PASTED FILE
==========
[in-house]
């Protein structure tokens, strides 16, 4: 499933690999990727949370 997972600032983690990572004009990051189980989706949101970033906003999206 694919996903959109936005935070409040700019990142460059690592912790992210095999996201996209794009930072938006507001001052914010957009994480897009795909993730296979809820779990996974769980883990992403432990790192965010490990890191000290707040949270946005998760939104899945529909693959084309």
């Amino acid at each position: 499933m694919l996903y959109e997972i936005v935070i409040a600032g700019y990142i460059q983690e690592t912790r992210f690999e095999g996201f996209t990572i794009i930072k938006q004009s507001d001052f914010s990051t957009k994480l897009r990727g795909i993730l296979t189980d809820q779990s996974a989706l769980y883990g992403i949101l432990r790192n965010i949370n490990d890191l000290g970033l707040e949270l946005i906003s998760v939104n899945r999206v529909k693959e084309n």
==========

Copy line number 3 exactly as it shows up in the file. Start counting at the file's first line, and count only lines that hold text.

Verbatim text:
């Amino acid at each position: 499933m694919l996903y959109e997972i936005v935070i409040a600032g700019y990142i460059q983690e690592t912790r992210f690999e095999g996201f996209t990572i794009i930072k938006q004009s507001d001052f914010s990051t957009k994480l897009r990727g795909i993730l296979t189980d809820q779990s996974a989706l769980y883990g992403i949101l432990r790192n965010i949370n490990d890191l000290g970033l707040e949270l946005i906003s998760v939104n899945r999206v529909k693959e084309n």